Post-surgical recovery during a pandemic
With two totally reconstructed knees over the course of her sports career, one being reconstructed just over a year ago and one due to a high school injury, Shannon Horgan already cannot wait to get back on the field.
“There is no doubt,” said Horgan. “I am currently recovering as if I will be back playing soccer professionally.”
Horgan, a soccer player from Long Beach, played for Clemson Tigers (2014-2018) before playing professionally for Sweden in Lidköping.
After her season, she was scouted by North Carolina Courage where she played and was part of the winning team (the National Women’s Soccer League championship in 2019).
In October 2020, Horgan suffered her second knee injury.
“With the minimally invasive and advanced technologies, we were able to get her back on the field once to have a collegiate and professional career, before she had to repair the other knee,” said Dr. Eric Freeman, an orthopedic specialist at South Island Orthopedics in Cedarhurst.
Horgan tore her anterior cruciate ligament (ACL) and meniscus, the cartilage in the knee that acts as a cushion for the bones, while playing soccer at Wagner College. It’s one of the highest risk injuries for female soccer players and usually requires a six- to nine-month recovery. She has been temporarily coaching the collegiate female soccer team while taking a break from professional soccer due to another injury.
“I have flown out of the gates post-surgery and I am currently two weeks post-op, walking on the treadmill,” said Horgan. “I am also already gaining muscle back because I’ve been performing my physical therapy exercises frequently at home.”
She said it is important to maintain consistency with exercises so her knee does not get stiff.
“With an ACL reconstruction and a young, active athlete with an ACL tear it most typically leads to reconstructive surgery, but I do pride myself that in most injuries when allowed for we can try for a conservative approach,” said Freeman. “I often times will recommend a second opinion is someone is unhappy with a conservative approach.”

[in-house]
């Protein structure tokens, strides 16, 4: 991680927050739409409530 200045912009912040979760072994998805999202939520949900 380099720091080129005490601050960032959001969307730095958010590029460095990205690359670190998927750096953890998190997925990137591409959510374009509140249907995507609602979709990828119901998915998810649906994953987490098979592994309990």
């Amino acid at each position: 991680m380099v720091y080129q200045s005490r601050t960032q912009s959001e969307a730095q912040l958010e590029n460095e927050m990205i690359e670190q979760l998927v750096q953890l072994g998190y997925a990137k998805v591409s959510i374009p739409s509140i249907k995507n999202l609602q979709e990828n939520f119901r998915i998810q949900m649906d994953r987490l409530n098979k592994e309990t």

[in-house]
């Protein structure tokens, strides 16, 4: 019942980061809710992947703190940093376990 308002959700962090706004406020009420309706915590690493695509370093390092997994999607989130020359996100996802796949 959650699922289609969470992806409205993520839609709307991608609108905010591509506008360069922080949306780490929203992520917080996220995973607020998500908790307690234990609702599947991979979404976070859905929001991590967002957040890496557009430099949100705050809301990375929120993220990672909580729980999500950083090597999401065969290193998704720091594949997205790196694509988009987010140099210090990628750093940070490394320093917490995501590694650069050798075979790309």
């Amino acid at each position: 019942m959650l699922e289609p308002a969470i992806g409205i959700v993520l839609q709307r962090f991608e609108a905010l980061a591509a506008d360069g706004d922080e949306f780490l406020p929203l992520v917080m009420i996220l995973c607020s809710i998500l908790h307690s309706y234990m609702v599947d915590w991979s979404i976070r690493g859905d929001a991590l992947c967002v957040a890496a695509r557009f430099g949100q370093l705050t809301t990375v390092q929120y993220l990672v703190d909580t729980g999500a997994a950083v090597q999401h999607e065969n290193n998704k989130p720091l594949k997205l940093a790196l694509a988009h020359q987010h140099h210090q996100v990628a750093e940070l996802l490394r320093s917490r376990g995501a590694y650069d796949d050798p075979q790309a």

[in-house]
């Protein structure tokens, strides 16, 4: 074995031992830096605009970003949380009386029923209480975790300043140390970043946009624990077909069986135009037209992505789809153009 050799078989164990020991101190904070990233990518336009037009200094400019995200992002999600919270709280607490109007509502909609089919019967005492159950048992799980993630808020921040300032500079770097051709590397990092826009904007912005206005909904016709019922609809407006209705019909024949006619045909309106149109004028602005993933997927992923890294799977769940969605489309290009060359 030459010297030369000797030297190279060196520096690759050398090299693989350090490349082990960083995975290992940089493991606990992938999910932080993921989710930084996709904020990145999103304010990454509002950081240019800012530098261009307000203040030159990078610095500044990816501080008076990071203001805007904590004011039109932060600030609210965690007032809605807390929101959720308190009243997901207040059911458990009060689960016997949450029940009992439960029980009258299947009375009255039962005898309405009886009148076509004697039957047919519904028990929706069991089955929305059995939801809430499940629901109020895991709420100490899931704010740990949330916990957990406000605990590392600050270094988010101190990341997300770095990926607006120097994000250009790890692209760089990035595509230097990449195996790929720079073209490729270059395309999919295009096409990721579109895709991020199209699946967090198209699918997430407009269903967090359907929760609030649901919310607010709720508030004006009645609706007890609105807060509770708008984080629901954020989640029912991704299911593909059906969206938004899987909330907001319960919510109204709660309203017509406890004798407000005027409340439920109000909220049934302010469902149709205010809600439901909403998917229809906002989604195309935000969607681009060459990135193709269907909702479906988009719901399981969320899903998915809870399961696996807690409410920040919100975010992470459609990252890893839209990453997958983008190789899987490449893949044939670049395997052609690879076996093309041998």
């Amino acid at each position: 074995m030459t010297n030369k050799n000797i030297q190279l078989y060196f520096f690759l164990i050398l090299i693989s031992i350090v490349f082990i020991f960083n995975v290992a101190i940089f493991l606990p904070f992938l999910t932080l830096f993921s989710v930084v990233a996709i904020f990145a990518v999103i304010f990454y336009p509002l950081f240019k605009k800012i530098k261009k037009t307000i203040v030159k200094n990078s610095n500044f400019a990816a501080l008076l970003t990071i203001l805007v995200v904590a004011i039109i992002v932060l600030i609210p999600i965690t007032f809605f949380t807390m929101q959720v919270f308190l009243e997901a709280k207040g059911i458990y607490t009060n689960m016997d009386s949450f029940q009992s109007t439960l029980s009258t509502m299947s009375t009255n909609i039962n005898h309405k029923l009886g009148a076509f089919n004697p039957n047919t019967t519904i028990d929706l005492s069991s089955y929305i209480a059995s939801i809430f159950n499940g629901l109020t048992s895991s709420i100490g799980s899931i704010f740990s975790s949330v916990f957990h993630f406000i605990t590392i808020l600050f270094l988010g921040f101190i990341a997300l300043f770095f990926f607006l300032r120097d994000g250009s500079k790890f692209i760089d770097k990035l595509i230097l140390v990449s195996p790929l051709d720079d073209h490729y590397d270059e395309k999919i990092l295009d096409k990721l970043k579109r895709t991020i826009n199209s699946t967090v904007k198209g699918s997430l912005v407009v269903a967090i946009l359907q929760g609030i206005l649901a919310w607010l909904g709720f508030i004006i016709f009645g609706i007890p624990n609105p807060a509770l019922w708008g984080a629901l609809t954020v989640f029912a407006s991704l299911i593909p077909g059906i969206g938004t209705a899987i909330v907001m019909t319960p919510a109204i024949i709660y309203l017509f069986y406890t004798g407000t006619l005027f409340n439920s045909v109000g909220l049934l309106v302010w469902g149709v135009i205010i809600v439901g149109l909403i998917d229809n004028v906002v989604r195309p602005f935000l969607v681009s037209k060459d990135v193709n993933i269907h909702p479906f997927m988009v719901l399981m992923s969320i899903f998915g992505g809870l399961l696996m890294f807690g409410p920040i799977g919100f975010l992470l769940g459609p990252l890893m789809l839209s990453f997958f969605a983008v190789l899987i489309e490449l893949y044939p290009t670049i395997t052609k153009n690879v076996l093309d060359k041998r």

“Individualized care is important,” said Freeman. “The weekend warrior is every bit as important to take appropriate care and treatment as an elite athlete.”
Horgan said waking after surgery and not having anyone familiar with her was the only negative that she has experienced with having a elective surgery during the pandemic.
“Luckily, I have been able to go to my well-known physical therapist that I have worked with before,” she said. “They are frequently working to keep the gym clean and require masks.”
Freeman said ambulatory centers are able to appropriately accommodate elective surgeries now during the ongoing pandemic.
“There were a lot of surgeons during COVID that were doing surgeries that they deemed emergencies that were truly not emergencies,” said Freeman. “I have predominantly an elective procedure and I really felt ethically it was inappropriate for me to be operating in any capacity, so I shut down.”
He said his business has returned back to normal finally, although things have changed with the logistics of keeping the patient, as well as the surgical staff safe during the pandemic.
Freeman has been in Cedarhurst for 20 years. He has served as chairman at Mercy Hospital (2012-2016) and has recently acquired Orthopaedic & Sports Associates of Long Island (OSALI) in Woodbury.
“The acquisition was very exciting for us because we were able to acquire a practice with a wonderful reputation to give us a North Shore presence,” said Freeman.
The practice has its own MRI, physical therapy and pain management suites.
“For patients who are ambivalent about going to external facilities for therapy, MRI and pain management,” said Freeman. “Especially during COVID, the ability to offer every service all under one roof really reassures patients that they don’t have to go elsewhere for every type of service.”
Freeman said both locations are taking new patients and can accommodate same-day appointment requests. The practice also hired Dr. David Godfried, who served as chief of pediatric orthopedics at the NS-LIJ Schneider Children’s Hospital (2002-2009).
“I personally take care of patients of all ages, down to the age of two, but now we are going to be able to provide complete orthopedic coverage from neonatal and newborns all the way up to geriatrics.”
While off the field, Horgan coaches collegiate teams at Wagner College and is also a youth coach on Long Island through her self-founded soccer training company Celestial Body.
“I am keeping connected with some international coaches and looking forward to the opportunities that come my way whether it is on the field or on the sideline,” said Horgan. “Right now the focus is just on getting better each day.”